I’ve been using FTP (that stands for File Transfer Protocol) for a long time. It’s been around since before there was a World Wide Web, back when the Internet was text-only and computer monitors were monochrome and gave you retinal sunburn if you stayed up all night using BITNET Relay to talk to your fellow geeks. (I was a Classics major, but I’ve been online since 1985, and I have my freshman playwriting class to blame for it. Go figure.)
A couple of weeks ago I got an message from “the first and only ‘file sharing/backup’ company that is hosted using Amazon’s S3 technology and offers a cloud based server and FTP/Browser access that plugs directly into the cloud,” to wit, HostedFTP.com.
Frankly, I think it’s a bit of a stretch to call HostedFTP a backup company, because while you can certainly back up your files to your account there, you have to do it manually, or via a backup program that lets you choose an FTP server as a backup destination. And I don’t know whether the fee structure (the charge is based on the average space used per month, plus bandwidth fees for downloads) particularly favors backup, which is likely to need more storage space over time. A web host that increases your quota each month might be a better bet.
The file sharing aspect of the service, and the simplicity of the web-based interface, however, are definitely interesting. Thanks to the ubiquity of digital video and 12-megapixel cameras, more and more people need to send large files to each other. E-mail certainly doesn’t cut it, and I have actually encountered some people who found receiving a file from YouSendIt too confusing. (Yeah, that is right up there with how a Classics major gets to be a mainframe user.) And in any case, the free version of YouSendIt tops out at 100MB, which is small for a video file, or even uncompressed audio.
HostedFTP is very easy to use, though I did notice that in their “Your account is now active” message, they didn’t actually tell me that my FTP username was the e-mail address I’d signed up with. (It wasn’t that hard to guess, however.) There doesn’t seem to be a QuickStart guide for using an FTP client; they either haven’t written it yet, or assume that anyone who can use an old-fashioned FTP client can figure out which of the three directories there to put files into.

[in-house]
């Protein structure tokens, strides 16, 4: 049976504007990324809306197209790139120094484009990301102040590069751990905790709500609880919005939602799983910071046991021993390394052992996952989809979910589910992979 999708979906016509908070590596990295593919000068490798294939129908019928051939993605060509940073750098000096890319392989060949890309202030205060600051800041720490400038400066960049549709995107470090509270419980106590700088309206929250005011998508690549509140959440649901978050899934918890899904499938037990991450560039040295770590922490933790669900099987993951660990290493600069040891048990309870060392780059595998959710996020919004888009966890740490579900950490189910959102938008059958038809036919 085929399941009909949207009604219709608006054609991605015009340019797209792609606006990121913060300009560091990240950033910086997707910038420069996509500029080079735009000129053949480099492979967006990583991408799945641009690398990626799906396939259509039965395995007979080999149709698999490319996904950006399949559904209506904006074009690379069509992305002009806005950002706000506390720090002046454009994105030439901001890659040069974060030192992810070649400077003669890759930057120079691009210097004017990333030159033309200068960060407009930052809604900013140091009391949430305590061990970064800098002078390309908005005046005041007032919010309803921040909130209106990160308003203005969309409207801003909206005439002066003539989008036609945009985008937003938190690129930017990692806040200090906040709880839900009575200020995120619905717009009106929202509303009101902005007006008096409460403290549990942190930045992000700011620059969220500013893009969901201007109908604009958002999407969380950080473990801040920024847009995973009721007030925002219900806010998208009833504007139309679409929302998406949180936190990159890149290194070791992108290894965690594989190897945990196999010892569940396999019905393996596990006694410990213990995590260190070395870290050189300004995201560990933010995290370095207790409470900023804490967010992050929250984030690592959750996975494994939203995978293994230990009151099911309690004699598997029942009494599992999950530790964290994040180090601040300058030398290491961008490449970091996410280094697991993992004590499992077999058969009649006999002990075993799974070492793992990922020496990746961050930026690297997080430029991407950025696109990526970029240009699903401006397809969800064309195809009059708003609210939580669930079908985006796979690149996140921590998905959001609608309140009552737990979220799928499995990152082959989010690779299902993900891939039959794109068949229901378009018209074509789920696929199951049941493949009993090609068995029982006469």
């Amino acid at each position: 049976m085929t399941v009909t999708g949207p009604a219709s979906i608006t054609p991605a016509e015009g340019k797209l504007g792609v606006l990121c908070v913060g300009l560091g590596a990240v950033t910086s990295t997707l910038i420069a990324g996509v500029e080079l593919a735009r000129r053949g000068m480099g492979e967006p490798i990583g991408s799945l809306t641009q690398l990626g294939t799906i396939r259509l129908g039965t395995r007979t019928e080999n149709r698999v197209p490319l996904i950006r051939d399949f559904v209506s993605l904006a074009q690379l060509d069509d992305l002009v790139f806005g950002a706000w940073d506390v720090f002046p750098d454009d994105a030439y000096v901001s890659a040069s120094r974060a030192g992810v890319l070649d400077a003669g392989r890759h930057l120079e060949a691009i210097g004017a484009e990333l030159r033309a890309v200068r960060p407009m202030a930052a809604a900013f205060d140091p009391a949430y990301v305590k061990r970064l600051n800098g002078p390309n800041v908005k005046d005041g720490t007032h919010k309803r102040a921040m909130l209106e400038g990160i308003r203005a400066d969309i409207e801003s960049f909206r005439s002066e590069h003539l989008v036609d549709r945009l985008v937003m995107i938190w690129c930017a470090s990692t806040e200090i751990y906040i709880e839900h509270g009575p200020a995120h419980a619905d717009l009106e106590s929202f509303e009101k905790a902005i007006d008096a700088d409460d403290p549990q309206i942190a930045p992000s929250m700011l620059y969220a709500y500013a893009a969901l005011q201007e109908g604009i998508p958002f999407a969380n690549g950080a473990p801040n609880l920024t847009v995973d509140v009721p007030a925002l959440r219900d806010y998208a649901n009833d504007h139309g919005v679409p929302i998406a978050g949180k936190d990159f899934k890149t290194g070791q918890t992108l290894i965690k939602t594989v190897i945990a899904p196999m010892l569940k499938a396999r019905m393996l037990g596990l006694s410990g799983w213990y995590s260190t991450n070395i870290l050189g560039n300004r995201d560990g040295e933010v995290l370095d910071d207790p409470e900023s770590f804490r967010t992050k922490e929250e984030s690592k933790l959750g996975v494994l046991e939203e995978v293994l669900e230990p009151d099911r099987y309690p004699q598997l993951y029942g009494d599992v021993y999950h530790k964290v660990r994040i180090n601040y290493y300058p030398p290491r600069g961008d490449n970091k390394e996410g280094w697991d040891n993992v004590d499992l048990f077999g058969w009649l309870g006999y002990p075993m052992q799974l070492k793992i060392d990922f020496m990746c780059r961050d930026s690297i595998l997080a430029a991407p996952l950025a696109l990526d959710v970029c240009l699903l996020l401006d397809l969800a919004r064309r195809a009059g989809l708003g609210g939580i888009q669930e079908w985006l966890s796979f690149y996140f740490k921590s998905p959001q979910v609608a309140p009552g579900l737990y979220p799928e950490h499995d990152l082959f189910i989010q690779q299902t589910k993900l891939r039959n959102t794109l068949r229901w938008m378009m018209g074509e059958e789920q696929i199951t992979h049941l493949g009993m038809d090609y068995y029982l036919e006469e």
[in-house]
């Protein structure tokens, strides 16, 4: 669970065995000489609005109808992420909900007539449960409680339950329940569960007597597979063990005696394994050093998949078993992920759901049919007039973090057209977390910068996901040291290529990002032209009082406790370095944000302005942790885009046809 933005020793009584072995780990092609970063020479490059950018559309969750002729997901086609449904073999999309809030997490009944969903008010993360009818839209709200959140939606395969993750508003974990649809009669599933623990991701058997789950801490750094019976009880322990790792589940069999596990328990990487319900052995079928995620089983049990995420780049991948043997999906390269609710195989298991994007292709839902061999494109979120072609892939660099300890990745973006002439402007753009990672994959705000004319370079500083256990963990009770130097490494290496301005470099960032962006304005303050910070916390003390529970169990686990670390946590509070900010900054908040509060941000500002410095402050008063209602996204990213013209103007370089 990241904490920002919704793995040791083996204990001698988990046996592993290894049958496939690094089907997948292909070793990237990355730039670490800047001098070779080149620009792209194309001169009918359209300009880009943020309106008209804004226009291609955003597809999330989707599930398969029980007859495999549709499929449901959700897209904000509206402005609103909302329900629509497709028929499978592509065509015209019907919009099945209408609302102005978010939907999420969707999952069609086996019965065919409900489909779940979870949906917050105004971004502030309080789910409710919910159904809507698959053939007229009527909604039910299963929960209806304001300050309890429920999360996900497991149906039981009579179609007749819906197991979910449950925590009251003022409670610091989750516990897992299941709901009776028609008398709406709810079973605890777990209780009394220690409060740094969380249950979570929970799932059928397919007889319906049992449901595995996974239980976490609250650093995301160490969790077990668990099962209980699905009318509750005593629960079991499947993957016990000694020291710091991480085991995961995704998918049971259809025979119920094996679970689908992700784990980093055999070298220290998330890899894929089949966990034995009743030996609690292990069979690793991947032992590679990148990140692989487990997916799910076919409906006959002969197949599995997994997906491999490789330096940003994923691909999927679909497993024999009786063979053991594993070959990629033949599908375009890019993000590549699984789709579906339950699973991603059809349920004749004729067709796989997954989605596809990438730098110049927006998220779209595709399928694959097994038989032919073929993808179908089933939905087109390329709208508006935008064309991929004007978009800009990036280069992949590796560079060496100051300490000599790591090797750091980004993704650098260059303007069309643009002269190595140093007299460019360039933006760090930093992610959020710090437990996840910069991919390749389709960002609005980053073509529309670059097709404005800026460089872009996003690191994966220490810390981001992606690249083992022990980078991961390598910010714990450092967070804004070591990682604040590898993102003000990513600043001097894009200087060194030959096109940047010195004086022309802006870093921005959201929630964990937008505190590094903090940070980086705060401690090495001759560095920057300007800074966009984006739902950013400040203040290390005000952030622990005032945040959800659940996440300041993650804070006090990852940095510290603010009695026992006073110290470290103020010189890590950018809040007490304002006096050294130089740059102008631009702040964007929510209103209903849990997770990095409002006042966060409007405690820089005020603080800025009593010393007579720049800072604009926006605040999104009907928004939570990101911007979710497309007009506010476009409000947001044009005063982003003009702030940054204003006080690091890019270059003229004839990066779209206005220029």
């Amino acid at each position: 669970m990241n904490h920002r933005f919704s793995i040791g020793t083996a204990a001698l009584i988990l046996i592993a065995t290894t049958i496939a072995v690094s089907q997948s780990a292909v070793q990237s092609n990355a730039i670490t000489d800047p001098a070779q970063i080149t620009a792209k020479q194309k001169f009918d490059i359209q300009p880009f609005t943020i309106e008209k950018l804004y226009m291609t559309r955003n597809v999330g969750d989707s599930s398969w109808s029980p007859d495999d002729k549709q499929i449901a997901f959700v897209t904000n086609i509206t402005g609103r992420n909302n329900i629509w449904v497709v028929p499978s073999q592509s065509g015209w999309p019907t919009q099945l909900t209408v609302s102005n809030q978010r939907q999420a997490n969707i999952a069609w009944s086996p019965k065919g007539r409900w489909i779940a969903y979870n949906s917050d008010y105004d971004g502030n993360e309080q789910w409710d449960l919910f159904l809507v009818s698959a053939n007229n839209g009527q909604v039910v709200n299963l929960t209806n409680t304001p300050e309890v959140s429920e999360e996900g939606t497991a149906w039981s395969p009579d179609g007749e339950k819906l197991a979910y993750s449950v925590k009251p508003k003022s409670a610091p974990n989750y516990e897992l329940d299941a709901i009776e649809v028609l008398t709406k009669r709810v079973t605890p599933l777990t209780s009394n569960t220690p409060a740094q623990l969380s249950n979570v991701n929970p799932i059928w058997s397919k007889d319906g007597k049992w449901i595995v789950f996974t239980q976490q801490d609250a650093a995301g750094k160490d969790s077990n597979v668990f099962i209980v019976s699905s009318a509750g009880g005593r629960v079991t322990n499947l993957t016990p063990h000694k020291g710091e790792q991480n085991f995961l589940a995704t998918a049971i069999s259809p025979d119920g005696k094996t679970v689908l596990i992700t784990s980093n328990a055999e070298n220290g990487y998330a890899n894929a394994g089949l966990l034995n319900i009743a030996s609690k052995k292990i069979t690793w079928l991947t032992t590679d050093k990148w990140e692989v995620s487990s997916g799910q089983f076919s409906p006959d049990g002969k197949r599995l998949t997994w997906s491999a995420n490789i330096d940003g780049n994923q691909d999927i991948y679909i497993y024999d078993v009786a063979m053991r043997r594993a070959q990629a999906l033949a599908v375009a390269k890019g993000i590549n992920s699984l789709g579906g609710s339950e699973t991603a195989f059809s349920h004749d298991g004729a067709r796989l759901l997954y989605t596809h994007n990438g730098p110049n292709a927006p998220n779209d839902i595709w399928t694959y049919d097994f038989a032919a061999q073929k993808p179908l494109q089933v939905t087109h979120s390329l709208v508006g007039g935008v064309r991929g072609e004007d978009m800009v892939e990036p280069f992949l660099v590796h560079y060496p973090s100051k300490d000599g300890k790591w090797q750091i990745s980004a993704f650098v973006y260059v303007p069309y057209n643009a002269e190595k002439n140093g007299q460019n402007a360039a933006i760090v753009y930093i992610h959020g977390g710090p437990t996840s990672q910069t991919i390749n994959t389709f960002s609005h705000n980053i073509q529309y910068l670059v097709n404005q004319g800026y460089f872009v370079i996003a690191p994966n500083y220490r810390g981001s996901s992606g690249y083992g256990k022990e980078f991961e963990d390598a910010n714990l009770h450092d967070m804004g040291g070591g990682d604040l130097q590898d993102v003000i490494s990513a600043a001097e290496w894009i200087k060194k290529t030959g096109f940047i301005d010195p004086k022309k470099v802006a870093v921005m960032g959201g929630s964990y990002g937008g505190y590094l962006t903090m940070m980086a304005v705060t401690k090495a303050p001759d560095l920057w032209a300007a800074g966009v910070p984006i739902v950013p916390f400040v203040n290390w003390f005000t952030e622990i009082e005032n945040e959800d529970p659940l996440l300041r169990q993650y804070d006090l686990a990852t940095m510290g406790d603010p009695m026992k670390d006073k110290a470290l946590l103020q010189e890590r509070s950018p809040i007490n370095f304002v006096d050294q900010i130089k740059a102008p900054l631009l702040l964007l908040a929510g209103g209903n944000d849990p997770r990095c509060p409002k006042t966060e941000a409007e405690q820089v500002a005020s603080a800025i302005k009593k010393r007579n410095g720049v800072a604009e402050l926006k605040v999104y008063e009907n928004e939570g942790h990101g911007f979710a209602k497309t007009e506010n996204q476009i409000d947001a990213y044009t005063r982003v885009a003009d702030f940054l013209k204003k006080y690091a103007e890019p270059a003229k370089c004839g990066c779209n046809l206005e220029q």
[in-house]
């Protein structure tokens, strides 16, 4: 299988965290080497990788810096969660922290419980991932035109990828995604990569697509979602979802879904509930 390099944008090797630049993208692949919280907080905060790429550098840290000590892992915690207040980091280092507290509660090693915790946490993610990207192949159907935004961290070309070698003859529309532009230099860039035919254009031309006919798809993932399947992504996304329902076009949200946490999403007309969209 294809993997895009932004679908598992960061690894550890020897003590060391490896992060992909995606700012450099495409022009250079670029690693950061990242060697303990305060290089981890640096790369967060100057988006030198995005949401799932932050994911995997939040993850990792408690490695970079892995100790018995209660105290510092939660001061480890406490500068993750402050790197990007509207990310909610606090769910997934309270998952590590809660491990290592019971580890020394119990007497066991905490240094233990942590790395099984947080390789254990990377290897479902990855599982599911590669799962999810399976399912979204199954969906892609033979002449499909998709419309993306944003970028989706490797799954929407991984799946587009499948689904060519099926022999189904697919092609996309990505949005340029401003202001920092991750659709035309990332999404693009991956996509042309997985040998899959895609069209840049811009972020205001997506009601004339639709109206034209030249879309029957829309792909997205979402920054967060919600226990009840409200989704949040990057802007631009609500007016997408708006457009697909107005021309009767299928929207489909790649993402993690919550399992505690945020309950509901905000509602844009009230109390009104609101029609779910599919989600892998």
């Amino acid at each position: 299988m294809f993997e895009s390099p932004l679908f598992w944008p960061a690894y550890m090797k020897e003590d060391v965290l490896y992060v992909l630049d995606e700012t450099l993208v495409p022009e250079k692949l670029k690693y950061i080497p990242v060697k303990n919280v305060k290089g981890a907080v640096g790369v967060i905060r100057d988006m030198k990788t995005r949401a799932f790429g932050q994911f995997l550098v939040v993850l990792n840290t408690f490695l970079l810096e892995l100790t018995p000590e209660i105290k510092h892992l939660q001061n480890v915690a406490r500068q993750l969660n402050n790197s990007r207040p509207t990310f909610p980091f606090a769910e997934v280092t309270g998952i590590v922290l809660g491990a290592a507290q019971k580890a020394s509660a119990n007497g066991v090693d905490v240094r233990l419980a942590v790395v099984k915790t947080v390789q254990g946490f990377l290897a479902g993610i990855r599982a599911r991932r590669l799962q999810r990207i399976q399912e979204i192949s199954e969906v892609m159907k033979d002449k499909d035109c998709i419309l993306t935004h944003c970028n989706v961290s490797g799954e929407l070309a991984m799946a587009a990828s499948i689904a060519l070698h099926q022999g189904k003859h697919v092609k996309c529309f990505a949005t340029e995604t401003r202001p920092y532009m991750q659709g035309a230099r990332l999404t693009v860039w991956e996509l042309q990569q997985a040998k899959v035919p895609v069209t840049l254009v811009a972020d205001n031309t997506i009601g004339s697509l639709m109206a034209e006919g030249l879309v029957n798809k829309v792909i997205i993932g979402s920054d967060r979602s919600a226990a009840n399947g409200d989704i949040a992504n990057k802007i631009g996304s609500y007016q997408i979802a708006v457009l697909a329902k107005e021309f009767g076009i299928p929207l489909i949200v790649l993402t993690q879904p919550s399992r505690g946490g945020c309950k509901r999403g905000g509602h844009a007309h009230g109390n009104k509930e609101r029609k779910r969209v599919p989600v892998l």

The terms of service, like those of all online backup providers and all backup software makers, state clearly that they take no responsibility for loss of your data. Just so you know. I don’t think any company could afford the insurance premiums if they volunteered to take on that kind of liability. And they’re using Amazon’s web services, which means their infrastructure is probably considerably more stable than that of a lot of start-ups.
The thing that gets me a bit is the name. The user-friendly interface of the personal account, and the emphasis on file-sharing, make this seem like a service oriented toward consumers who want to send videos and the like to one another, or professionals who have massive presentations to send back and forth. In either case, people who weren’t online before the Web, people who never used FTP, people who relate much better to names like YouSendIt.
But the other market HostedFTP wants to reach is the enterprise. They have a whole fact sheet on why their hosted service is more secure and has more features than traditional FTP directly into the company website (which is not usually permitted, because there’s this little thing called a firewall). Corporate IT Directors and CIOs certainly know perfectly well what FTP is. And maybe, if the end users of the FTP solution are going to be non-tech-savvy employees, they too would want something with an extremely user-friendly UI. The problem those people have is with anything “hosted.” So HostedFTP.com might have their work cut out for them in the branding department.
Based on my still-fairly-cursory examination, I’d say HostedFTP.com is a decent service of its kind. It might grow into a great service. It’s certainly worth keeping an eye on, and I’d definitely recommend signing up for a free trial if you have any large files you need to send to anybody. (You can send the files to anyone—just fill in name and e-mail address.)
Next week, DriveSavers answers questions about data recovery!